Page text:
Granola Bars À GoGo

Let me tell you about granola bars in my house….

In my house, granola bars are eaten almost daily. We take them camping. We take them hiking. We store them in our cars. We eat them on the go and as snacks at 2 in the morning. I keep three or four in my backpack. Currently there are four Costco sized boxes of granola bars in my house. We buy Chewy Bars, Cliff Bars, Nature Valley Bars, Naked Bars, Fiber One Bars… if it’s a food item and it’s in granola bar form: we’ve had it.

Anyway, I recently read a post on Smitten Kitchen about homemade granola bars and I thought I’d give it a go. I didn’t want to go buy a bunch of dried fruit or nuts that would be here for me to eat (I’m trying to diet again.) so I rummaged in my cupboards and came out with raisins and a soy energy mix (also bought at Costco) that’s been in there for at least six months.

Mixed it all up, took pictures, popped it in the oven, had a computer freak out,  pulled it out of the oven and into the fridge, started to wait, fixed my computer issues, made a sandwich, waited some more, picked up the kitchen, waited some more and then finally, finally! They were hard enough to cut. It made a mess and my hands got sticky, so no photos. Next time I’m definitely going to crunch up the bits of stuff more because I think that was part of the problem. (Also, chocolate chips next time!)

I got about 8 to 12 bars from one 8″ x 8″ pan. I put half in the freezer and half in the cupboard. Then I sat down to eat one.

Fantastic! The soy nuts didn’t taste like soy nuts anymore! The pepitos were delicious and coated in cinnamon! It was crunchy and chewy and everything a proper granola bar should be.

I’ve posted my variation of Smitten Kitchens Granola Bars but like she said: this recipe is super flexible. Make it your own! Don’t like soy? Don’t put soy in them! Don’t like honey, use something else (agave nectar maybe)! I’m thinking next time I’ll try peanut butter, chocolate chips, raisins and maybe pecans. Also, I’m thinking ginger and molasses and pumpkins at some point too, because I would totally nom the hell out of a gingery molasses granola bar, wouldn’t you?

Granola Bars

1 2/3 cups quick rolled oats (if gluten-free, be sure to use gluten-free oats)
1/2 cup granulated sugar (use more for a sweetness akin to most purchased bars; use less for a mildly sweet bar)
1/2 teaspoon salt
1/4 teaspoon ground cinnamon
2 to 3 cups dried fruits and nuts (total of 10 to 15 ounces) (This is where I used 2 cups soy energy mix and about a half a cup of raisins.)
1/3 cup peanut butter or another nut butter (optional; I did not use any)
1 1/2 teaspoon vanilla extract
6 tablespoons melted butter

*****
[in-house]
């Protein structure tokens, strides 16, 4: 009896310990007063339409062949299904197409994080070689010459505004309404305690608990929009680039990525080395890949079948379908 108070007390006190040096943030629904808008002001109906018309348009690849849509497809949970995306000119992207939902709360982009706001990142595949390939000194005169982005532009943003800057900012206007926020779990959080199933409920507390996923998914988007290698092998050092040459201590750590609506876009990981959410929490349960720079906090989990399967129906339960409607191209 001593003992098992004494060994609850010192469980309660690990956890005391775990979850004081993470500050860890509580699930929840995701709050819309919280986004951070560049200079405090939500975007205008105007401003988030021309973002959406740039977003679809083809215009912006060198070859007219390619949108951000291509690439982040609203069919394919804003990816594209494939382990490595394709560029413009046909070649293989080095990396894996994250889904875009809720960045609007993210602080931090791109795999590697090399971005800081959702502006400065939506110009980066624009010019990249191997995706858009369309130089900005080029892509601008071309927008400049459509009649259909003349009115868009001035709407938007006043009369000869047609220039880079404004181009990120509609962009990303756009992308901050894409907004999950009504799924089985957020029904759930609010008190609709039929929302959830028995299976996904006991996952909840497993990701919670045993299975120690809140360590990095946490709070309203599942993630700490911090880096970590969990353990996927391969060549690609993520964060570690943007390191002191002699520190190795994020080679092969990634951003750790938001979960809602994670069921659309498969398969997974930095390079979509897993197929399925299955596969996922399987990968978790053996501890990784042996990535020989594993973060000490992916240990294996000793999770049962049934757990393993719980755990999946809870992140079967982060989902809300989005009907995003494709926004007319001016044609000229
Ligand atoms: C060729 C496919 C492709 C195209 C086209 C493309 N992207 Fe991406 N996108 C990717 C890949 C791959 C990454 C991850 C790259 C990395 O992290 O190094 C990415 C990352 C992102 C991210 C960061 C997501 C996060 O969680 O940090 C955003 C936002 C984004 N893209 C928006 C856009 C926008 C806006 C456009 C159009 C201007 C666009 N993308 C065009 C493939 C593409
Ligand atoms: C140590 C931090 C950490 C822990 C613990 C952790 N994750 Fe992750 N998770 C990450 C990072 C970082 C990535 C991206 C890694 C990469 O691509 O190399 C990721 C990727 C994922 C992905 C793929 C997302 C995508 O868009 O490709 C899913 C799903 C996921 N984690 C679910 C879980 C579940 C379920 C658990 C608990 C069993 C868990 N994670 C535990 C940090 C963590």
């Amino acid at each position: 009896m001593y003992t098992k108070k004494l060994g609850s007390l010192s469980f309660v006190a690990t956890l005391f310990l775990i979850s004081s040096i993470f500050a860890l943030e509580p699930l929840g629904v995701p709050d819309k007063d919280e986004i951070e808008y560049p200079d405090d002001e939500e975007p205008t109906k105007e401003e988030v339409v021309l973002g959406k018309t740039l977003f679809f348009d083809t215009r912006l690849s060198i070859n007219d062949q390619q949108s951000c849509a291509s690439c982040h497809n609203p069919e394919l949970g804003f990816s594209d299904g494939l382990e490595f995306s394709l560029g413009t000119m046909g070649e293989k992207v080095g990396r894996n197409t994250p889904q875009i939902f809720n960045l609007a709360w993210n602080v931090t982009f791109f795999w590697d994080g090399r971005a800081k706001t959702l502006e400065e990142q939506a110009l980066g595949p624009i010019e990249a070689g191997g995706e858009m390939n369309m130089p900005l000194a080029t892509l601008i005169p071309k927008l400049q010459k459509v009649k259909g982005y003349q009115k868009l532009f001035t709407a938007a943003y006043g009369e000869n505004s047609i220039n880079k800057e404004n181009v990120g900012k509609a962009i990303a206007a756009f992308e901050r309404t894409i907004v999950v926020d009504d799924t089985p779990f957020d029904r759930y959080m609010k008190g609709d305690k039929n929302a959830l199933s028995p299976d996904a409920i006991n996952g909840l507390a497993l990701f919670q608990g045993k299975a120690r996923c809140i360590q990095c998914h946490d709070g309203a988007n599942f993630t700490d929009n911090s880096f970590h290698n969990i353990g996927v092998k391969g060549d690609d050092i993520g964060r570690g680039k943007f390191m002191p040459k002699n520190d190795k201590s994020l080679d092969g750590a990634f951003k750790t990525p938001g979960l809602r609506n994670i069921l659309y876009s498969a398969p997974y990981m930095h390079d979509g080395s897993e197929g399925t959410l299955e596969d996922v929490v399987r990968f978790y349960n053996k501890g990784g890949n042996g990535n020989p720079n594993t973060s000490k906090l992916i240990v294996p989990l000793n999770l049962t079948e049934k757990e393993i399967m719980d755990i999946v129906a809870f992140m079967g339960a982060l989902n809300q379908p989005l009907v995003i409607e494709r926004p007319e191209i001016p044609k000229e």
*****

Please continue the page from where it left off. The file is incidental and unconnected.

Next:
1/4 cup honey, maple syrup or corn syrup (i used honey)
2 tablespoons light corn syrup
1 tablespoon water

Preheat the oven to 350°F. Line an 8″ x 8″ x 2″ pan in one direction with parchment paper, allowing it to go up the opposing sides. Lightly grease the parchment paper and the exposed pan, or coat with a non-stick spray (I didn’t but you could?).

Stir together all the dry ingredients, including the fruit and nuts. In a separate bowl, whisk together the vanilla, melted butter or oil, liquid sweeteners and water. Toss the wet ingredients with the dry (and peanut butter, if you’re using it) until the mixture is evenly crumbly. Spread in the prepared pan, pressing them in firmly to ensure they are molded to the shape of the pan. (A piece of plastic wrap can help with this, as you press down on the back of it.)

Bake the bars for 30 to 40 minutes, until they’re brown around the edges — don’t be afraid to get a little color on the tops too. They’ll still seem soft and almost underbaked when you press into the center of the pan but do not worry, they’ll set completely once completely cool.

Cool the bars in their pan completely on a cooling rack. (Alternately, after about 20 minutes you can use your parchment “sling” to lift and remove the bars, and place them in their paper on the rack to cool the rest of the way. This can speed the process up.)

Once cool, a serrated knife (or bench knife) to cut the bars into squares. [Updating to note, as many had crumbling issues:] If bars seem crumbly, chill the pan of them further in the fridge for 30 minutes which will fully set the “glue”, then cut them cold. To store, wrap the bars individually in plastic or stack them in an airtight container. In humid weather, it’s best to store bars in the refrigerator. They also freeze well.

Recipe mostly stolen adapted from Smitten Kitchen.

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